Antonio Grasso is Founder and CEO of Digital Business Innovation Srl. Antonio is regarded as one of the top digital transformation influencers and researchers on artificial intelligence, cybersecurity, the Internet of Things, blockchain, and sustainability. The opinions expressed in this article are his and not those of Cisco. 

Three years ago while I was attending Cisco Live in Barcelona, I finally noticed the subtle bridge in the Cisco logo. Increasingly, it is also ferrying us towards the Internet of Everything, the network that will allow us to move beyond connecting with each other to a connection with objects, businesses, organization processes, and data.

As we continue to evolve into a digital civilization, we should be mindful of the energy it takes and the environmental trade-offs that come along the way. Although we appreciate global leaders’ efforts to reduce greenhouse gas (GHG) emissions, we should take a proactive role and add some “green nuances” to our daily business decisions. The actions we perform—no matter how insignificant they may appear on the surface—carry impacts. In determining which actions to take and how best to reduce emissions, we should be proactive and recognize that we are working toward the same vision.

Today, we have the opportunity to act based on our collective conscience, but we also have the certainty that failing to act decisively and strategically may put the future in jeopardy. 

Change begins with small steps

While doing research for this article, I kept coming back to the idea that small steps can give way to major achievements. According to a study by Cisco Meraki, if 1,000 ports were shut down for 12 hours, it would save 43,500 kWh of energy per year (or a cost savings of over $20,000 USD). Beyond this, through automating controls and proactively monitoring the temperature of data centers and workplaces, it can trim operating costs and carbon emissions by anywhere from 20% to 50%.

Smart spaces, green efficiency

Making the workplace “smart” by leveraging connected Internet of things (IoT) devices can contribute to energy savings and reduced emissions by monitoring the environment and calibrating for efficiency. It can also offer a healthier and more intelligent work culture.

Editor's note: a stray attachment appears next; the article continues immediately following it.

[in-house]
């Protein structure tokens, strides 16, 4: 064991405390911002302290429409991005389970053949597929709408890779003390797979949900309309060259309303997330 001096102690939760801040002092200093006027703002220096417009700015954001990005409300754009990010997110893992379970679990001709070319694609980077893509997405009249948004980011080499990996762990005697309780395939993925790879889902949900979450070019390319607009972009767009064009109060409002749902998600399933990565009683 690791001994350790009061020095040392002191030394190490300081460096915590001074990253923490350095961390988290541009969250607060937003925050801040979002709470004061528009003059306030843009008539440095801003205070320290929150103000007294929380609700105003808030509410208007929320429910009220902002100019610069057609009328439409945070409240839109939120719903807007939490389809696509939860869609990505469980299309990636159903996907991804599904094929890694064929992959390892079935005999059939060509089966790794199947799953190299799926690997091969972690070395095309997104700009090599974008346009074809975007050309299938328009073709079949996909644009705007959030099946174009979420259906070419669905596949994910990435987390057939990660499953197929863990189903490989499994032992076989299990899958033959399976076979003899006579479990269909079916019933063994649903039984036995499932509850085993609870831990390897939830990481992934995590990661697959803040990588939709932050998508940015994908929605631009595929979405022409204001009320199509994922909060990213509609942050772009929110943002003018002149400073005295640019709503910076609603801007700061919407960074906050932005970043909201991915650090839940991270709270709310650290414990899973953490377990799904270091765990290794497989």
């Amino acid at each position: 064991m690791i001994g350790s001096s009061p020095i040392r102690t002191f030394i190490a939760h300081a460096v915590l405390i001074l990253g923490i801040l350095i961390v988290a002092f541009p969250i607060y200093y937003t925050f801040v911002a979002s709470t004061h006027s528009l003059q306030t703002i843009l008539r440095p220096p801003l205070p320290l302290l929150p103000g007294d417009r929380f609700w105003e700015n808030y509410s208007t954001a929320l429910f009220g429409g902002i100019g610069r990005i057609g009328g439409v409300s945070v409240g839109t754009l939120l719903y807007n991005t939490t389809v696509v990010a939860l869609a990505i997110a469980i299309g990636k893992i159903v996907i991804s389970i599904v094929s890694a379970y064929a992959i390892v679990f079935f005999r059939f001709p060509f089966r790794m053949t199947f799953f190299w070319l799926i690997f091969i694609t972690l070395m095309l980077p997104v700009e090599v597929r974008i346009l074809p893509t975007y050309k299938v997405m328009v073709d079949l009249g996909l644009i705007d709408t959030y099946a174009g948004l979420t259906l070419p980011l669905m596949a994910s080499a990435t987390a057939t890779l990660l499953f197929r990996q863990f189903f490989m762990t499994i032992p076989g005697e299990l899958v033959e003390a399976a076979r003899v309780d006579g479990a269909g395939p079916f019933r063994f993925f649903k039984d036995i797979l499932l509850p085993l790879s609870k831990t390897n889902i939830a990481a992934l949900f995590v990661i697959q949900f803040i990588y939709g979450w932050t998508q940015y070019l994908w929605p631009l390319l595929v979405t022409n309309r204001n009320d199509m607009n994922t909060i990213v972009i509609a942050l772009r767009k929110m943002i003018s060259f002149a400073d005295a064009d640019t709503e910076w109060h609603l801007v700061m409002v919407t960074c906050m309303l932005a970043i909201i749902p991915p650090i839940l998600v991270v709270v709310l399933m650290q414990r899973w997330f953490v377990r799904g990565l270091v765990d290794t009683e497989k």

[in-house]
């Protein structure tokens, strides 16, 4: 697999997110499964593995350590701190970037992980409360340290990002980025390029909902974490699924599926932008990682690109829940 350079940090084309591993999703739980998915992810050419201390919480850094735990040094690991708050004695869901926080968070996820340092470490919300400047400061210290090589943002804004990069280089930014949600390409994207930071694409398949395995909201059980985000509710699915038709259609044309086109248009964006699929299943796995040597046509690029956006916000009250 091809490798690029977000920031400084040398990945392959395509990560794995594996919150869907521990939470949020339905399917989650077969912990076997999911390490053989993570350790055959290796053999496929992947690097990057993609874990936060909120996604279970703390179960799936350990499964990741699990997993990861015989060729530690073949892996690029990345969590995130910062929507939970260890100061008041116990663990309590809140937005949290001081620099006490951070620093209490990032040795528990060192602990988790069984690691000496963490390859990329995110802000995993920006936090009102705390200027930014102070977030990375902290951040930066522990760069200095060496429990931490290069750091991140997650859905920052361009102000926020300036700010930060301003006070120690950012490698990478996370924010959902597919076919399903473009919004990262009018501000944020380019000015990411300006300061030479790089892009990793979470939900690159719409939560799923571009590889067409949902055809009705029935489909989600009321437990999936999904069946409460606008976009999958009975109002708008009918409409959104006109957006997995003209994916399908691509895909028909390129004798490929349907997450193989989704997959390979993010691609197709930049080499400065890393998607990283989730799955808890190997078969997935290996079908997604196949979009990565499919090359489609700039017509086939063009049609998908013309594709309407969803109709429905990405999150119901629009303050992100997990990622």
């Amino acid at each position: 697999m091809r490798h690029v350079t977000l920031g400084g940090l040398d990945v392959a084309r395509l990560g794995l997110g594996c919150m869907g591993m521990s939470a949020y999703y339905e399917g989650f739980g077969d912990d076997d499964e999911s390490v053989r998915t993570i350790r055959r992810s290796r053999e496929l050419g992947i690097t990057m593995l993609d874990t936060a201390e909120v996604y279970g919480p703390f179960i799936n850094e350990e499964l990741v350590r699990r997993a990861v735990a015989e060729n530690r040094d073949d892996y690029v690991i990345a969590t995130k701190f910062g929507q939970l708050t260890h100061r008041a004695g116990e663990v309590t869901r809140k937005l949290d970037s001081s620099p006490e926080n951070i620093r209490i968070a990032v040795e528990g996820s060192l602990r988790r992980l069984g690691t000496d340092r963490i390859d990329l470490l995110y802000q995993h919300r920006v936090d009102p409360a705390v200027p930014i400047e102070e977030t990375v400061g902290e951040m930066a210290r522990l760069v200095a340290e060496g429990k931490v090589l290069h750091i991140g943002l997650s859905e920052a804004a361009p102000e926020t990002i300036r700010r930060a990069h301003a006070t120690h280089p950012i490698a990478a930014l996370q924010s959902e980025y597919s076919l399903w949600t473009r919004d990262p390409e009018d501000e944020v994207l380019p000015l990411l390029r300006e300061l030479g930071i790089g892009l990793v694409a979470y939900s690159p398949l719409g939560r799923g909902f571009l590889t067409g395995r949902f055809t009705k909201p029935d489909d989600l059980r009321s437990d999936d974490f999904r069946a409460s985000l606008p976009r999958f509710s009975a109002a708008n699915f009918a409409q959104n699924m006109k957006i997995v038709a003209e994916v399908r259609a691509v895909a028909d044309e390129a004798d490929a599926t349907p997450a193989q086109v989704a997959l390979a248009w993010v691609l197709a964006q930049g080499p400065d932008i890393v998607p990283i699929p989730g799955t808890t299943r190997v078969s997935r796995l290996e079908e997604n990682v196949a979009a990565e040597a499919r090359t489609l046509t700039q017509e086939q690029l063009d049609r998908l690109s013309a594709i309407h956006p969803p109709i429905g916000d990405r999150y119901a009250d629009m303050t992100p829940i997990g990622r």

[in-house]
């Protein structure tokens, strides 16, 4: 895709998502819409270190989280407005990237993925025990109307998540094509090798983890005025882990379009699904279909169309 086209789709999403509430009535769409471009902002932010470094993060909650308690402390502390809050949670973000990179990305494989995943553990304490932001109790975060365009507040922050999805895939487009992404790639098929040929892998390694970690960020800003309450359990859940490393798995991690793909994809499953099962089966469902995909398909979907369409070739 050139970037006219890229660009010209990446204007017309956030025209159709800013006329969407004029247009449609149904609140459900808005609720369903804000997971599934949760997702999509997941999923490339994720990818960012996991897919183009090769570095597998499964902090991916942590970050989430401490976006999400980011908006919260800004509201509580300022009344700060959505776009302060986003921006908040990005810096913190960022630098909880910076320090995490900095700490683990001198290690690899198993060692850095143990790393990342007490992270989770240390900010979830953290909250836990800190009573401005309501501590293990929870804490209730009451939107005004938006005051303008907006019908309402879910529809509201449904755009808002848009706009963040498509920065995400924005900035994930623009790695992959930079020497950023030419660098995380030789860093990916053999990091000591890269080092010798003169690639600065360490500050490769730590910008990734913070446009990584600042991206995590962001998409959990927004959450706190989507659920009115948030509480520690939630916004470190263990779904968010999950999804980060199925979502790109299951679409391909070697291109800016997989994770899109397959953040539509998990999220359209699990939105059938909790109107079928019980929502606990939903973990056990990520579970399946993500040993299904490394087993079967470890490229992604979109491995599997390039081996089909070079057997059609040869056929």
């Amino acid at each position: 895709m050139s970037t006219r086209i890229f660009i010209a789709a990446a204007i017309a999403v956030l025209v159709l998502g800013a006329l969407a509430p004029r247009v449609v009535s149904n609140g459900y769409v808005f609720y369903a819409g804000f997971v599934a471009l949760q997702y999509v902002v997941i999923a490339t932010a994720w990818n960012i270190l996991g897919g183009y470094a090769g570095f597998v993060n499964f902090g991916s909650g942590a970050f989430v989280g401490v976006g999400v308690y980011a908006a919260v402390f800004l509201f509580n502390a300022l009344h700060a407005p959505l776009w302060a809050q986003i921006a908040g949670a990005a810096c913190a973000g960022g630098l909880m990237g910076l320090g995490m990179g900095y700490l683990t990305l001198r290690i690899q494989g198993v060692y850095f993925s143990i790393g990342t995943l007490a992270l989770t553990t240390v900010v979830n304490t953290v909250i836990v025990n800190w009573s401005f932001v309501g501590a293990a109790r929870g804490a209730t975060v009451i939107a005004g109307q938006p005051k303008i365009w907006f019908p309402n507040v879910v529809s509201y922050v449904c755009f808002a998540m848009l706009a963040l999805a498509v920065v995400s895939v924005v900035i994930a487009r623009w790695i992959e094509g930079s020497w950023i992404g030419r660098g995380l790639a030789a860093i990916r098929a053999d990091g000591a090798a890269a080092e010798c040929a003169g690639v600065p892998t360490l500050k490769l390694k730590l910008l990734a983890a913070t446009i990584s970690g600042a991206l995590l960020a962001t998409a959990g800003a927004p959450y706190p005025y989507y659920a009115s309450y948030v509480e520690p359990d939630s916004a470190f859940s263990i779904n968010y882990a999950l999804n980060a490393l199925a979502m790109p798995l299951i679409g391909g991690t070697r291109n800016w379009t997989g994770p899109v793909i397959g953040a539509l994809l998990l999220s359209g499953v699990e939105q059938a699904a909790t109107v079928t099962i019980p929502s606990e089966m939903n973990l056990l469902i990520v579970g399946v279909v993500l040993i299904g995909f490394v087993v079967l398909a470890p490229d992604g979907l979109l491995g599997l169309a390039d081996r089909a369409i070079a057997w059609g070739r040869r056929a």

You may be thinking, that sounds wonderful in theory, but wouldn’t it be an organizational challenge to implement?

A case in point

As exemplified in this case study by WPP plc—the British multinational communications, advertising, public relations, technology, and commerce holding company—managing everything through a single, cloud-based dashboard can be simple and highly effective. It can help the organization reduce its energy emissions from technology while also measuring its carbon footprint to help optimize efforts for implementation in the future.

WPP plc employs over 109,000 people in 110 countries. They understand the need for both organizational efficiency and sustainability and have challenged themselves to:

  • Foster a dynamic workplace through the transformative power of information technology 
  • Achieve net zero scope 1 and 2 GHG emissions by 2025, and scope 3 by 2030
  • Create agile and flexible management practices for resources and office spaces

To achieve these ambitious targets, WPP partnered with Meraki to achieve impressive results. The team deployed Meraki MT environmental sensors, Cisco wireless and mobility solutions, and Cisco Catalyst 9000 switches. With these tools in place, WPP has been able to:

  • Create flexible office spaces with complete workplace mobility
  • Oversee smart facilities management
  • Prototype new technologies and work styles

Digital, green business transformation

The success of WPP plc demonstrates that achieving sustainability measures can strengthen both efficiency and competitiveness.

The more automation and organization that is built into infrastructure and processes, the more efficient they become—and that can ultimately transform an organization’s bottom line and also the consumption of resources and overall sustainability impact. 

It is possible to combine digital innovation and sustainability. Arm yourself with the will, structure, and partnerships to make it happen!